While Krishna III focussed on southern Deccan, the Chandelas had captured Chitrakuta and Kalinjar. This prompted Krishna III to send his Western Ganga feudatory Marasimha, son of Buthuga II, to retrieve the lost areas. Marasimha defeated the Gurjara Prathiharas. The northernmost Kannada inscription of the Rashtrakutas, dated about 964 is the Jura record (near Jabalpur) in present-day Madhya Pradesh. The details of these victories are inscribed in this inscription.[7] Two inscriptions of Marasimha, dated 965 CE and 968 CE, state that his forces destroyed Ujjayani (which lies in the Paramara territory of Malwa). Based on this, some historians such as A. S. Altekar conclude that the Paramara king Siyaka must have rebelled against the Rashtrakuta suzerainty, resulting in a military campaign against him. Thus, Marasimha must have also defeated the Paramaras. However, K. N. Sethi believes that Krishna III only targeted the Gurjara-Pratiharas: there is no evidence to show that Siyaka rebelled against Krishna III or faced a battle against his forces.[16]

At his peak, Krishna III ruled an empire that extended from Narmada river in the north and stretched south covering large parts of present-day northern Tamil Nadu in the south. The Prathihara, the Paramara, the Seuna (ruled by Vaddiga) and the northern Kalachuris were his feudatories in the northern Deccan and central India.[17]

This enmity with the northern Kalachuris of Tripuri proved fatal to the empire towards the end of his rule. Krishna III was also perhaps reckless in giving large fiefs (land grants) to his commanders. He gave the province of Tardavadi (present day Bijapur district) sometime before 965 to Tailapa II his Chalukya feudatory right in the heart of his empire. This later turned out to be to the Rashtrakutas' undoing.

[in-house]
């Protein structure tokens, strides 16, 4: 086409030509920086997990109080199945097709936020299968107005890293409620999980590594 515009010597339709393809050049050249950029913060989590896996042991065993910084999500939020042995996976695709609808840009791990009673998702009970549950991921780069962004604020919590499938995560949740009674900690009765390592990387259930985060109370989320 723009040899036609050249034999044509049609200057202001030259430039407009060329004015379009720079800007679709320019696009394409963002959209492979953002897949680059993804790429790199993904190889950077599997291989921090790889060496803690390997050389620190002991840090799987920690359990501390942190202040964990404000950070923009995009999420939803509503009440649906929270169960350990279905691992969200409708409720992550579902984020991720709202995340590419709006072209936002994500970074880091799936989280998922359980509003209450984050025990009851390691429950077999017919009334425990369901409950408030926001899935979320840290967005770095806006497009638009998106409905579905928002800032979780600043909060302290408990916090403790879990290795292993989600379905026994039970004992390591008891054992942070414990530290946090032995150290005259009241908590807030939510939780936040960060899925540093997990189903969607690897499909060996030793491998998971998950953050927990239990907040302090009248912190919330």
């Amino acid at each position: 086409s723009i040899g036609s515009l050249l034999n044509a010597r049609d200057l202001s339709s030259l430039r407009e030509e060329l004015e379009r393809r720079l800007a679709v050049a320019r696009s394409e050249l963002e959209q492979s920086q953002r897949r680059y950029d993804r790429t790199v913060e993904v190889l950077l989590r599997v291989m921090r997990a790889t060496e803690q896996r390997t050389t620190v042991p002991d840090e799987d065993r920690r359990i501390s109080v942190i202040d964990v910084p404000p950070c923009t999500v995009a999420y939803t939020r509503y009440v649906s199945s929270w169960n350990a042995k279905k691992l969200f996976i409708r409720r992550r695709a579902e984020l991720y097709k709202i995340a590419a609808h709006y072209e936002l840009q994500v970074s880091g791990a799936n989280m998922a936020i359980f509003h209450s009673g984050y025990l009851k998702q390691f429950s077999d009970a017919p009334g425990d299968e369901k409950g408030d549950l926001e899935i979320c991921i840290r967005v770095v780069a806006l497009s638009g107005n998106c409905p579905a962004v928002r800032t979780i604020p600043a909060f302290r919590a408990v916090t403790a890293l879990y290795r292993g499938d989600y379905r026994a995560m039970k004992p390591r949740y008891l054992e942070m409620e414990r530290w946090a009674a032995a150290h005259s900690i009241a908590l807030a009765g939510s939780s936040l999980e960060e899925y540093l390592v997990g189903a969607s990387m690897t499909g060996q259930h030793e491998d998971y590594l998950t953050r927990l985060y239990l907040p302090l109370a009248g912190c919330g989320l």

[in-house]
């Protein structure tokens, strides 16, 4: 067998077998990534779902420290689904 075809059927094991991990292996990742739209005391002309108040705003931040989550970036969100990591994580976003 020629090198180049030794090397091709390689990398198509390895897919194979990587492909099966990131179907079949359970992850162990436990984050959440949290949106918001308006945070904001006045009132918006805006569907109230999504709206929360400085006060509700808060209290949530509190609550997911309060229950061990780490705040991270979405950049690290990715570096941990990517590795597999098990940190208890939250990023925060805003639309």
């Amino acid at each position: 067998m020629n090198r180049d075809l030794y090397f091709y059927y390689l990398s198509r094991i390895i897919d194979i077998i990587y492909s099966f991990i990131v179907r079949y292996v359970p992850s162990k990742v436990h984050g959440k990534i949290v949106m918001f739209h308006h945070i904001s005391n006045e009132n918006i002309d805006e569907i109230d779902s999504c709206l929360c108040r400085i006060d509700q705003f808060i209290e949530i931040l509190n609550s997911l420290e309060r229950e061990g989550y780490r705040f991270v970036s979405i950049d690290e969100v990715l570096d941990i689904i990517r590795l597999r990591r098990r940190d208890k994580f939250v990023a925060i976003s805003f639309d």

1. Kamath (2001), p84, p90
  2. Sastri (1955), p356
  3. Reu (1933), p86
  4. 1 2 Reu (1933), p82
  5. Reu (1933), p43
  6. Kamath (2001), p82
  7. 1 2 Kamath (2001), p83
  8. 1 2 From the Karhad record of 949 (Kamath 2001, p83)
  9. From the Atakur inscription (Kamath 2001, p83)
  10. Sarma (1992), p20, p28, p133
  11. Adiga (2006), p120, p307
  12. From the Sholapur copper plate inscriptions of 958 (Reu 1933, p84, p85)
  13. Krishna III is described as the conqueror of Chola, Chera, Pandya and Simhala (Ceylon) (Reu 1933, p86)
  14. Sathianath Ayer in Kamath 2001, p83
  15. from the Tirukkalukkunram and Lakshmeshvara inscriptions (Reu 1933, p83, p85)
  16. Seth 1978, pp. 80-81.
  17. However the Deoli inscriptions claim the Rashtrakuta control extended from the Himalayas in the north to Ceylon in the south and from the eastern sea to the western sea (Reu 1933, p83, p84)


  • Sastri, Nilakanta K.A. (2002) [1955]. A history of South India from prehistoric times to the fall of Vijayanagar. New Delhi: Indian Branch, Oxford University Press. ISBN 0-19-560686-8. 
  • Kamath, Suryanath U. (2001) [1980]. A concise history of Karnataka : from pre-historic times to the present. Bangalore: Jupiter books. LCCN 80905179. OCLC 7796041. 
  • Narasimhacharya, R (1988) [1988]. History of Kannada Literature. New Delhi, Madras: Asian Educational Services. ISBN 81-206-0303-6. 
  • Reu, Pandit Bisheshwar Nath (1997) [1933]. History of The Rashtrakutas (Rathodas). Jaipur: Publication scheme. ISBN 81-86782-12-5. 
  • Adiga, Malini (2006) [2006]. The Making of Southern Karnataka: Society, Polity and Culture in the early medieval period, AD 400–1030. Chennai: Orient Longman. ISBN 81-250-2912-5. 
  • Sarma, I.K. (1992) [1992]. Temples of the Gangas of Karnataka. New Delhi: Archaeological Survey of India. ISBN 0-19-560686-8. 
  • Seth, Krishna Narain (1978). The Growth of the Paramara Power in Malwa. Progress. 
Preceded by
Amoghavarsha III
King of the
Rashtrakuta dynasty

Succeeded by
Khottiga Amoghavarsha